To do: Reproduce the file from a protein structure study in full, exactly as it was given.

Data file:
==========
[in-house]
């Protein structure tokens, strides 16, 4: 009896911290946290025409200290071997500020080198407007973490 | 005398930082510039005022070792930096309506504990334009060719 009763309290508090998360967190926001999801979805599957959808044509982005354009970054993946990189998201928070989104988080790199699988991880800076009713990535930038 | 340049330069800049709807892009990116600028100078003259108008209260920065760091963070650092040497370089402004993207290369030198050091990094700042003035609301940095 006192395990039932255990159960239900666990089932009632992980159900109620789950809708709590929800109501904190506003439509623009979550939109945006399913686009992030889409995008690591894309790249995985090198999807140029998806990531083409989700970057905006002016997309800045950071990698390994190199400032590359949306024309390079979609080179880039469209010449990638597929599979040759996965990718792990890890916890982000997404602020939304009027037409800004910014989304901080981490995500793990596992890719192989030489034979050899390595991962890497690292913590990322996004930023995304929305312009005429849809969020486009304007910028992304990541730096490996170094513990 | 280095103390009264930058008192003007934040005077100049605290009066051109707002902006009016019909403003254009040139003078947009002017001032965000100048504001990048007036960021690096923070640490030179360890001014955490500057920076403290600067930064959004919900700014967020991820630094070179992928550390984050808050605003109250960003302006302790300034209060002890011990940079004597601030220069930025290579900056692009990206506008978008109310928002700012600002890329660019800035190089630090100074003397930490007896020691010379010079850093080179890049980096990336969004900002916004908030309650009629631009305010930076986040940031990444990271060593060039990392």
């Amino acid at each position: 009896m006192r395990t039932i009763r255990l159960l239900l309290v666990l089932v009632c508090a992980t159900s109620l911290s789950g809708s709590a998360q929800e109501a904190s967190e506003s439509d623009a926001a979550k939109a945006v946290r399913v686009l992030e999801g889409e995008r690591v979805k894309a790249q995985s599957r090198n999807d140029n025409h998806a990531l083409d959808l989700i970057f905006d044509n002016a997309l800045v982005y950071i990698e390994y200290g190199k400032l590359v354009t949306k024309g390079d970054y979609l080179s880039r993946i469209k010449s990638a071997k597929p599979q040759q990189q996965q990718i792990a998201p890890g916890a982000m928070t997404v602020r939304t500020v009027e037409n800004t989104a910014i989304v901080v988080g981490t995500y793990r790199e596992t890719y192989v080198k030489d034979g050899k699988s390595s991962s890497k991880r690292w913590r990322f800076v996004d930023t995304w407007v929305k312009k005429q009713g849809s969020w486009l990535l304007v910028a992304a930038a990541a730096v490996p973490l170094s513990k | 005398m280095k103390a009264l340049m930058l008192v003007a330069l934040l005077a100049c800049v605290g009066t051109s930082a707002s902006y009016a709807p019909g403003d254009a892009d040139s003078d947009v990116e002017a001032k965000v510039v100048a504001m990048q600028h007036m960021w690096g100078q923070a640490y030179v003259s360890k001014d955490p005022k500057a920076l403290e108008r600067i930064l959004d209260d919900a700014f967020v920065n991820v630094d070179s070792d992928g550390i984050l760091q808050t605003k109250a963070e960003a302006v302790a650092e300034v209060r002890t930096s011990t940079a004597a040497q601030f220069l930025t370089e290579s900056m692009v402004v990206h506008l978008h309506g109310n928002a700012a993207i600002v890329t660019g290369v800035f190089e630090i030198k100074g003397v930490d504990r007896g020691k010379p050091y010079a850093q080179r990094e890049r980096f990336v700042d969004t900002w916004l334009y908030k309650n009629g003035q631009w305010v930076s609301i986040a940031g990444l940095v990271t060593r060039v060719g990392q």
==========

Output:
[in-house]
């Protein structure tokens, strides 16, 4: 009896911290946290025409200290071997500020080198407007973490 | 005398930082510039005022070792930096309506504990334009060719 009763309290508090998360967190926001999801979805599957959808044509982005354009970054993946990189998201928070989104988080790199699988991880800076009713990535930038 | 340049330069800049709807892009990116600028100078003259108008209260920065760091963070650092040497370089402004993207290369030198050091990094700042003035609301940095 006192395990039932255990159960239900666990089932009632992980159900109620789950809708709590929800109501904190506003439509623009979550939109945006399913686009992030889409995008690591894309790249995985090198999807140029998806990531083409989700970057905006002016997309800045950071990698390994190199400032590359949306024309390079979609080179880039469209010449990638597929599979040759996965990718792990890890916890982000997404602020939304009027037409800004910014989304901080981490995500793990596992890719192989030489034979050899390595991962890497690292913590990322996004930023995304929305312009005429849809969020486009304007910028992304990541730096490996170094513990 | 280095103390009264930058008192003007934040005077100049605290009066051109707002902006009016019909403003254009040139003078947009002017001032965000100048504001990048007036960021690096923070640490030179360890001014955490500057920076403290600067930064959004919900700014967020991820630094070179992928550390984050808050605003109250960003302006302790300034209060002890011990940079004597601030220069930025290579900056692009990206506008978008109310928002700012600002890329660019800035190089630090100074003397930490007896020691010379010079850093080179890049980096990336969004900002916004908030309650009629631009305010930076986040940031990444990271060593060039990392």
């Amino acid at each position: 009896m006192r395990t039932i009763r255990l159960l239900l309290v666990l089932v009632c508090a992980t159900s109620l911290s789950g809708s709590a998360q929800e109501a904190s967190e506003s439509d623009a926001a979550k939109a945006v946290r399913v686009l992030e999801g889409e995008r690591v979805k894309a790249q995985s599957r090198n999807d140029n025409h998806a990531l083409d959808l989700i970057f905006d044509n002016a997309l800045v982005y950071i990698e390994y200290g190199k400032l590359v354009t949306k024309g390079d970054y979609l080179s880039r993946i469209k010449s990638a071997k597929p599979q040759q990189q996965q990718i792990a998201p890890g916890a982000m928070t997404v602020r939304t500020v009027e037409n800004t989104a910014i989304v901080v988080g981490t995500y793990r790199e596992t890719y192989v080198k030489d034979g050899k699988s390595s991962s890497k991880r690292w913590r990322f800076v996004d930023t995304w407007v929305k312009k005429q009713g849809s969020w486009l990535l304007v910028a992304a930038a990541a730096v490996p973490l170094s513990k | 005398m280095k103390a009264l340049m930058l008192v003007a330069l934040l005077a100049c800049v605290g009066t051109s930082a707002s902006y009016a709807p019909g403003d254009a892009d040139s003078d947009v990116e002017a001032k965000v510039v100048a504001m990048q600028h007036m960021w690096g100078q923070a640490y030179v003259s360890k001014d955490p005022k500057a920076l403290e108008r600067i930064l959004d209260d919900a700014f967020v920065n991820v630094d070179s070792d992928g550390i984050l760091q808050t605003k109250a963070e960003a302006v302790a650092e300034v209060r002890t930096s011990t940079a004597a040497q601030f220069l930025t370089e290579s900056m692009v402004v990206h506008l978008h309506g109310n928002a700012a993207i600002v890329t660019g290369v800035f190089e630090i030198k100074g003397v930490d504990r007896g020691k010379p050091y010079a850093q080179r990094e890049r980096f990336v700042d969004t900002w916004l334009y908030k309650n009629g003035q631009w305010v930076s609301i986040a940031g990444l940095v990271t060593r060039v060719g990392q």